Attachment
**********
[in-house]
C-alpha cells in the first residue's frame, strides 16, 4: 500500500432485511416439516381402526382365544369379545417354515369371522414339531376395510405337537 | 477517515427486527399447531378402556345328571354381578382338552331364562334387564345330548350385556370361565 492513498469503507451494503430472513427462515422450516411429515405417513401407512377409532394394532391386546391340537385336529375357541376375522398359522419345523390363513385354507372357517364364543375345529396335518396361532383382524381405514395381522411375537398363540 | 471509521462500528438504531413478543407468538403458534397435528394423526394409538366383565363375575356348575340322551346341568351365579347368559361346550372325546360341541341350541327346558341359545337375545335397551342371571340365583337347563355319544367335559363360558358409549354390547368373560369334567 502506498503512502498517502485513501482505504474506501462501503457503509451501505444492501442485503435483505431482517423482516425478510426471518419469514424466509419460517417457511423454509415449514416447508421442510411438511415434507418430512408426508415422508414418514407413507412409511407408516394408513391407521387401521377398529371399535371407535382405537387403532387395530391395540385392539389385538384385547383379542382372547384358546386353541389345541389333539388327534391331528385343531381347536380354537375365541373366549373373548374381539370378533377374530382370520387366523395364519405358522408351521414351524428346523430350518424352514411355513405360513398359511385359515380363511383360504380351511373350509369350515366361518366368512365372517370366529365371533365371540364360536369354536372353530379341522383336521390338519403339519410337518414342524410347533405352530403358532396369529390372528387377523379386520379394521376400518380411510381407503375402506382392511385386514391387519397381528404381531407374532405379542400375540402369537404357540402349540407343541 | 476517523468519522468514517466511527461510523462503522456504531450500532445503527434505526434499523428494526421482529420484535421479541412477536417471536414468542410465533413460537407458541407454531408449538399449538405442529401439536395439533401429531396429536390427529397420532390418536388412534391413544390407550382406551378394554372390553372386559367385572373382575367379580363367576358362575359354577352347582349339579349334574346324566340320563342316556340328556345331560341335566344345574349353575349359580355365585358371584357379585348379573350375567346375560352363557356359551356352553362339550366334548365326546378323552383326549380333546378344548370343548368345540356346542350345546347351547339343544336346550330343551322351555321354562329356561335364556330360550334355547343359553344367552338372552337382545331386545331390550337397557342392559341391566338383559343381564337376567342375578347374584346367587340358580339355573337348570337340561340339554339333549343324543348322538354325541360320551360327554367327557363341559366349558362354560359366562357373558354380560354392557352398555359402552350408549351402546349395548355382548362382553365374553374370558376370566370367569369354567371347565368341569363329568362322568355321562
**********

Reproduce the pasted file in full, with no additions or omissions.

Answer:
[in-house]
C-alpha cells in the first residue's frame, strides 16, 4: 500500500432485511416439516381402526382365544369379545417354515369371522414339531376395510405337537 | 477517515427486527399447531378402556345328571354381578382338552331364562334387564345330548350385556370361565 492513498469503507451494503430472513427462515422450516411429515405417513401407512377409532394394532391386546391340537385336529375357541376375522398359522419345523390363513385354507372357517364364543375345529396335518396361532383382524381405514395381522411375537398363540 | 471509521462500528438504531413478543407468538403458534397435528394423526394409538366383565363375575356348575340322551346341568351365579347368559361346550372325546360341541341350541327346558341359545337375545335397551342371571340365583337347563355319544367335559363360558358409549354390547368373560369334567 502506498503512502498517502485513501482505504474506501462501503457503509451501505444492501442485503435483505431482517423482516425478510426471518419469514424466509419460517417457511423454509415449514416447508421442510411438511415434507418430512408426508415422508414418514407413507412409511407408516394408513391407521387401521377398529371399535371407535382405537387403532387395530391395540385392539389385538384385547383379542382372547384358546386353541389345541389333539388327534391331528385343531381347536380354537375365541373366549373373548374381539370378533377374530382370520387366523395364519405358522408351521414351524428346523430350518424352514411355513405360513398359511385359515380363511383360504380351511373350509369350515366361518366368512365372517370366529365371533365371540364360536369354536372353530379341522383336521390338519403339519410337518414342524410347533405352530403358532396369529390372528387377523379386520379394521376400518380411510381407503375402506382392511385386514391387519397381528404381531407374532405379542400375540402369537404357540402349540407343541 | 476517523468519522468514517466511527461510523462503522456504531450500532445503527434505526434499523428494526421482529420484535421479541412477536417471536414468542410465533413460537407458541407454531408449538399449538405442529401439536395439533401429531396429536390427529397420532390418536388412534391413544390407550382406551378394554372390553372386559367385572373382575367379580363367576358362575359354577352347582349339579349334574346324566340320563342316556340328556345331560341335566344345574349353575349359580355365585358371584357379585348379573350375567346375560352363557356359551356352553362339550366334548365326546378323552383326549380333546378344548370343548368345540356346542350345546347351547339343544336346550330343551322351555321354562329356561335364556330360550334355547343359553344367552338372552337382545331386545331390550337397557342392559341391566338383559343381564337376567342375578347374584346367587340358580339355573337348570337340561340339554339333549343324543348322538354325541360320551360327554367327557363341559366349558362354560359366562357373558354380560354392557352398555359402552350408549351402546349395548355382548362382553365374553374370558376370566370367569369354567371347565368341569363329568362322568355321562